Consumer prices in the U.S. increased in line with economist estimates in the month of April, the Labor Department revealed in a highly anticipated report released on Wednesday.
The Labor Department said its consumer price index climbed by 0.4 percent in April after inching up by 0.1 percent in March. Economists had expected consumer prices to rise by 0.4 percent.
The monthly increase in consumer prices was led by a continued advance by prices for shelter, which rose by 0.4 percent in April after climbing by 0.6 percent in March.
Energy prices also increased by 0.6 percent in April after plunging by 3.5 percent in March, with a surge in gasoline prices more than offsetting declines in prices for other energy components.
Meanwhile, the report said food prices were unchanged for the second straight month, as an increase in prices for food away from home was offset by a dip in prices for food at home.
Excluding food and energy prices, core consumer prices also rose by 0.4 percent in April, matching the increase seen in March as well as economist estimates.
The core price growth reflect the increase in prices for shelter as well as higher prices for used cars and trucks, motor vehicle insurance, recreation, household furnishings and operations, and personal care.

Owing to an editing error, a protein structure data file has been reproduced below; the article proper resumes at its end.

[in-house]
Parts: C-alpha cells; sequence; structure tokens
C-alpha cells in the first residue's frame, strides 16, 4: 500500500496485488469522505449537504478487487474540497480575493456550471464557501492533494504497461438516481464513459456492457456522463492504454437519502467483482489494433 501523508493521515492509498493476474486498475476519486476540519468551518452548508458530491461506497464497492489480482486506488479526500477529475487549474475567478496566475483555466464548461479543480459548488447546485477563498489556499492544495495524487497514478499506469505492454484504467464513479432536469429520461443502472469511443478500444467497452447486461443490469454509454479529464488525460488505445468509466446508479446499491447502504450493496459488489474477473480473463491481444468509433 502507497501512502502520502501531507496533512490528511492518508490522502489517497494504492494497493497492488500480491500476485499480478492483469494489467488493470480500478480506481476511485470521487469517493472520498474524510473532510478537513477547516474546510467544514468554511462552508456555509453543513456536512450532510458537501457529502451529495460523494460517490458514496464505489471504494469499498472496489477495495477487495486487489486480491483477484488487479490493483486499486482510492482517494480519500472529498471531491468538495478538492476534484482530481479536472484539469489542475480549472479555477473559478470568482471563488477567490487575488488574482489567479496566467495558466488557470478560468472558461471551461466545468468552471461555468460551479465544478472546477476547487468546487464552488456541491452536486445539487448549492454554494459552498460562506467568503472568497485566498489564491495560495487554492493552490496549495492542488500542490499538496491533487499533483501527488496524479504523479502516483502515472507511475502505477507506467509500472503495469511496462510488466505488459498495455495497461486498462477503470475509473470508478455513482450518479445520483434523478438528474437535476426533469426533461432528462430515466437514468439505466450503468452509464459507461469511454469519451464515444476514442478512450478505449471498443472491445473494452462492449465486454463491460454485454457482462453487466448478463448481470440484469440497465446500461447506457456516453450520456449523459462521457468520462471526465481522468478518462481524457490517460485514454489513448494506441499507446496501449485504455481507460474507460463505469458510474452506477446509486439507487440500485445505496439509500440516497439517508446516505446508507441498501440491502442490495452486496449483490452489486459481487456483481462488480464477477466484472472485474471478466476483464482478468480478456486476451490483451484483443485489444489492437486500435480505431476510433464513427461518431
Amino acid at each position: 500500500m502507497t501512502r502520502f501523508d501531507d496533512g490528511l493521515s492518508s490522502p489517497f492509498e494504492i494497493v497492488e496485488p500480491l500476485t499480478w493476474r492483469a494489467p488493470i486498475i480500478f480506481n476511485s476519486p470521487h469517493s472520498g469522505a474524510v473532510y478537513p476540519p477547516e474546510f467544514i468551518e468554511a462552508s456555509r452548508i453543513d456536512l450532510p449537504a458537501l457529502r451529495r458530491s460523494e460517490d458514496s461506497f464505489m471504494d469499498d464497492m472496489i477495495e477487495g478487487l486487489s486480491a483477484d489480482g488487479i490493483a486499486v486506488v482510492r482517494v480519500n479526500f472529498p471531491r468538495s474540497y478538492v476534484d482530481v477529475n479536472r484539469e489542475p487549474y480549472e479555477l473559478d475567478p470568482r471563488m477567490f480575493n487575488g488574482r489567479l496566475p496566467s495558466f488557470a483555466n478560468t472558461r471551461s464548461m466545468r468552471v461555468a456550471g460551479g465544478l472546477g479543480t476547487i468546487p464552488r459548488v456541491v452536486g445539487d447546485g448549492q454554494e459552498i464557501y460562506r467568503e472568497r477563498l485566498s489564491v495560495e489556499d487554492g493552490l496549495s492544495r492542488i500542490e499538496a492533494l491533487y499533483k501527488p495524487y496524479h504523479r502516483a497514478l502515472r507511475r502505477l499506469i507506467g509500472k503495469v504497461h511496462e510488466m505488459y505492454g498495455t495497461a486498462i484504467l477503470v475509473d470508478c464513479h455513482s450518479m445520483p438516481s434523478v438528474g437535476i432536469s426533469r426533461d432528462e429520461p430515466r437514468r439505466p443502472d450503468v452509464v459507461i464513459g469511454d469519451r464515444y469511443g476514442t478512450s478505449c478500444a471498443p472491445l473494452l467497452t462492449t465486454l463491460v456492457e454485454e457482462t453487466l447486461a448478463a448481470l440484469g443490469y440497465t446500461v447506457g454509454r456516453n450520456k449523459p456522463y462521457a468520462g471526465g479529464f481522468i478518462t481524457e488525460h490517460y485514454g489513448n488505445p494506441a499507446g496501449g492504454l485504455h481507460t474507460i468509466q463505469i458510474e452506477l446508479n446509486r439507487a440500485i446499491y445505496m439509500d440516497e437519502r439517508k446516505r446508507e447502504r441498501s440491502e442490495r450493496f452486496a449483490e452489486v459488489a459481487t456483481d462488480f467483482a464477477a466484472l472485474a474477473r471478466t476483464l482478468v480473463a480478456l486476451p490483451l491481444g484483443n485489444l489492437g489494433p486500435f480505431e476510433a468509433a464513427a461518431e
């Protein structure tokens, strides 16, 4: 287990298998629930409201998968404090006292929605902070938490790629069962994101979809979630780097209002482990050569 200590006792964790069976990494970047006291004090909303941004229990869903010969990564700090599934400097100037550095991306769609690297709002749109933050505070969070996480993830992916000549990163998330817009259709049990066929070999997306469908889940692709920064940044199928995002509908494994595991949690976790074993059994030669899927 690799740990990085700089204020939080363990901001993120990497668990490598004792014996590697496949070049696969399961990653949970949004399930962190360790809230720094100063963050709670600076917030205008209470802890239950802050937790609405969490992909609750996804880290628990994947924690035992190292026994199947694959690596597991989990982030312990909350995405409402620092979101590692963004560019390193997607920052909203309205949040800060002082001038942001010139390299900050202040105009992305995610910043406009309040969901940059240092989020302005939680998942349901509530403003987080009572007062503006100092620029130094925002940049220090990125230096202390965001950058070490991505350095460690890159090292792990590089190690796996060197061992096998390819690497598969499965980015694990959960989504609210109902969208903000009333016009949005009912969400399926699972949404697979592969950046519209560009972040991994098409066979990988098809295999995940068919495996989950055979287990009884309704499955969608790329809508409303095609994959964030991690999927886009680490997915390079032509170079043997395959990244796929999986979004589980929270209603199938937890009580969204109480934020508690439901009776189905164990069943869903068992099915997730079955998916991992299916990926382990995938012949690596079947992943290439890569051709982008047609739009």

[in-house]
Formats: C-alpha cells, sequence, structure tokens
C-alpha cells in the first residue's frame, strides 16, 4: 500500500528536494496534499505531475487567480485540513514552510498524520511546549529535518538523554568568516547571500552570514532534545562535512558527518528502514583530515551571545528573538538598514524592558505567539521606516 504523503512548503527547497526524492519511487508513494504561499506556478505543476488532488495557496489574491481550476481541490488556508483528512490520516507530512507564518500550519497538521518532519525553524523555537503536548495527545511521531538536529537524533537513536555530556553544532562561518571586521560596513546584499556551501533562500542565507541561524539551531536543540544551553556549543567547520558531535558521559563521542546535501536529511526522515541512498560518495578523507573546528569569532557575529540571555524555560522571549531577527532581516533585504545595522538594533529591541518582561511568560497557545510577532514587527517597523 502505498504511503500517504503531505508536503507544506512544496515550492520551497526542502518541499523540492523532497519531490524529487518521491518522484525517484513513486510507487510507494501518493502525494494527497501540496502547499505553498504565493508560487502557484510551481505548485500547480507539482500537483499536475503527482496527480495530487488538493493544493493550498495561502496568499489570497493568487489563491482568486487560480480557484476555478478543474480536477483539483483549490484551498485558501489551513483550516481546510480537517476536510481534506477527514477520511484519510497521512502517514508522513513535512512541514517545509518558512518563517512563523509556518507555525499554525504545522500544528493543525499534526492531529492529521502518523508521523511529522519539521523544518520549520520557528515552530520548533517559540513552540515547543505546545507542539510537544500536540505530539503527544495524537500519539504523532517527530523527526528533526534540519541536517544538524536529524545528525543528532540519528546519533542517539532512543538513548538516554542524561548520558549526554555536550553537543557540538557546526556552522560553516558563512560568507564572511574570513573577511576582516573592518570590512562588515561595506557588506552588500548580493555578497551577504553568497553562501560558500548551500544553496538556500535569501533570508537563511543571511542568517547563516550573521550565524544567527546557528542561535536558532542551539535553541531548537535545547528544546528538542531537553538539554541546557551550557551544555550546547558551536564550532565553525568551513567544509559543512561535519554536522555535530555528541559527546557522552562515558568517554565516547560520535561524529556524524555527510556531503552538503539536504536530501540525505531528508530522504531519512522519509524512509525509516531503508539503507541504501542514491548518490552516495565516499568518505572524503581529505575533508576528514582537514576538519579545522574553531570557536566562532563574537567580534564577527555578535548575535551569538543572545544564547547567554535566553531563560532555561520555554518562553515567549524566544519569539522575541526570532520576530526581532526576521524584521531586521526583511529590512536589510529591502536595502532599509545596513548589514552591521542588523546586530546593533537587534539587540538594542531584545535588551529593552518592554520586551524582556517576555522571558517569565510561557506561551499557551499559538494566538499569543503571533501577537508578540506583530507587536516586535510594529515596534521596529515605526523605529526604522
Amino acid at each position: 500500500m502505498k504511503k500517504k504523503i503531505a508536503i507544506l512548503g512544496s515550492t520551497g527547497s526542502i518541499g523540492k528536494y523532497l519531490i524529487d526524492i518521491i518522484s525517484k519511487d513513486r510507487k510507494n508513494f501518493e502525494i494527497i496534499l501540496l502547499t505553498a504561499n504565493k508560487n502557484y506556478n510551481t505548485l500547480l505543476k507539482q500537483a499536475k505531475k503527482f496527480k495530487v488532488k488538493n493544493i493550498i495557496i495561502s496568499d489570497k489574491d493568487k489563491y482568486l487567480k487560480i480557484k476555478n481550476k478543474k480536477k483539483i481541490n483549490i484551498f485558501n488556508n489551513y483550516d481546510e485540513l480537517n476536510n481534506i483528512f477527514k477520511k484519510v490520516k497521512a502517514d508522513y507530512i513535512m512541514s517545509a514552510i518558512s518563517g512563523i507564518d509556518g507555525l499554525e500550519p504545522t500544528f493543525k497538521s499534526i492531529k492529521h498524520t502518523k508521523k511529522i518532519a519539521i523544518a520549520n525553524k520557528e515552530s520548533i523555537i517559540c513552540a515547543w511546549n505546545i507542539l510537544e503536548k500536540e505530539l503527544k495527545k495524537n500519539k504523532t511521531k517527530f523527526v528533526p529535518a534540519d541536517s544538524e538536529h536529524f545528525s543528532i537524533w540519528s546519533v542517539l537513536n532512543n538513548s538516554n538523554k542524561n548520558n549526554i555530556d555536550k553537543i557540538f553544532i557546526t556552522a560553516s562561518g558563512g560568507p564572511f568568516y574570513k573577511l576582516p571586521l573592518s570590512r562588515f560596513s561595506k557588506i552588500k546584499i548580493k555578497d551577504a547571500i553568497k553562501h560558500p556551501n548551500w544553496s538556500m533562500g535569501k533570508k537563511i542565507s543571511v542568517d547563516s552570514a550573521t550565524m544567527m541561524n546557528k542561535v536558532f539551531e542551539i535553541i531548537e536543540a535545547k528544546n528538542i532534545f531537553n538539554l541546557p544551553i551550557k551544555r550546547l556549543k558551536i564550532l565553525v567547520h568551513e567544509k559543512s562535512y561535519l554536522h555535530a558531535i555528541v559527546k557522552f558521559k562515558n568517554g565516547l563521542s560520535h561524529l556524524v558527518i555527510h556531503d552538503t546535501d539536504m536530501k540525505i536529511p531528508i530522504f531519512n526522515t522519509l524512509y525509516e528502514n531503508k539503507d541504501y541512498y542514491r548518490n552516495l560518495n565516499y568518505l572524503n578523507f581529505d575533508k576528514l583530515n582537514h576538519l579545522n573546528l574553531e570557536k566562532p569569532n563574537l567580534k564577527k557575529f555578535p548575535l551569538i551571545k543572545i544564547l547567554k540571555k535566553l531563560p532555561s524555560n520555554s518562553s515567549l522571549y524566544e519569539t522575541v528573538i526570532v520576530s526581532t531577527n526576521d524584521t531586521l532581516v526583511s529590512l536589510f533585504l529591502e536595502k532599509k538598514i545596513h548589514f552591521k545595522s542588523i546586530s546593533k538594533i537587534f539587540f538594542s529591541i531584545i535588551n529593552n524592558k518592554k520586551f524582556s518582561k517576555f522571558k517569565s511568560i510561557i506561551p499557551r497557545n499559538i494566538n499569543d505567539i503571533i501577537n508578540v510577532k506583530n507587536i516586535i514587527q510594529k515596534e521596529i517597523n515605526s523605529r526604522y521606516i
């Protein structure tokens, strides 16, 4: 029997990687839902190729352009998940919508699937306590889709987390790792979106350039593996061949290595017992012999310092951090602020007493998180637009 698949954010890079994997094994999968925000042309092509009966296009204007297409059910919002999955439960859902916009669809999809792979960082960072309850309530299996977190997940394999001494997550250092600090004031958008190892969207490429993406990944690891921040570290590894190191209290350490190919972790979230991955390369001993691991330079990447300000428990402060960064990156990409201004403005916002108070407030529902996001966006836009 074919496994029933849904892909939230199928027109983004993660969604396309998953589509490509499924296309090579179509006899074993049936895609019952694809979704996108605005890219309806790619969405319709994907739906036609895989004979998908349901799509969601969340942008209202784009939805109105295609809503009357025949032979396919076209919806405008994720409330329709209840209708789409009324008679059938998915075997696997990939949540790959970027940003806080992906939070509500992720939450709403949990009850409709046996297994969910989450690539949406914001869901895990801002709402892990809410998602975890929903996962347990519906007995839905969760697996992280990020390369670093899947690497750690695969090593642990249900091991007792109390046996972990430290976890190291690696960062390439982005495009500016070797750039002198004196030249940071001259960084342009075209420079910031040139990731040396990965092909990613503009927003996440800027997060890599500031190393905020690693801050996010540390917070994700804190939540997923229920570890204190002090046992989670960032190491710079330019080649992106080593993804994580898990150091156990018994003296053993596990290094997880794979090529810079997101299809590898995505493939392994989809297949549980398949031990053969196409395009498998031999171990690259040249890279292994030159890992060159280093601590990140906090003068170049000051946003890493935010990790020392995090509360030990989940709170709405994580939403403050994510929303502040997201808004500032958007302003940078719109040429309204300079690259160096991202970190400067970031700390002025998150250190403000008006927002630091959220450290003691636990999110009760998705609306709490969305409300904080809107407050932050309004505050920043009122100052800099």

The Labor Department noted prices for airline fares and new vehicles were among those that decreased over the month.
The report also showed the annual rate of consumer price growth edged down to 4.9 percent in April from 5.0 percent in March. Economists had expected the year-over-year growth to be unchanged.
The year-over-year growth in April marked the smallest 12-month increase since April 2021 but is still well above the Federal Reserve’s 2 percent target.
The annual rate of core consumer price growth also slipped to 5.5 percent in April from 5.6 percent in March. The modest slowdown matched economist estimates.
“We expect to receive more encouraging news on the inflation front as the economy cools though we won’t reach the Fed’s 2% inflation target for quite some time,” said Oren Klachkin, Lead U.S. Economist at Oxford Economics.
He added, “A positive consequence of the oncoming mild recession that we expect in H2 2023 is it should help ease price pressures.”
On Thursday, the Labor Department is scheduled to release a separate report on producer price inflation in the month of April.
Producer prices are expected to rise by 0.3 percent in April after falling by 0.5 percent in March, while the annual rate of growth is expected to slow to 2.4 percent from 2.7 percent.
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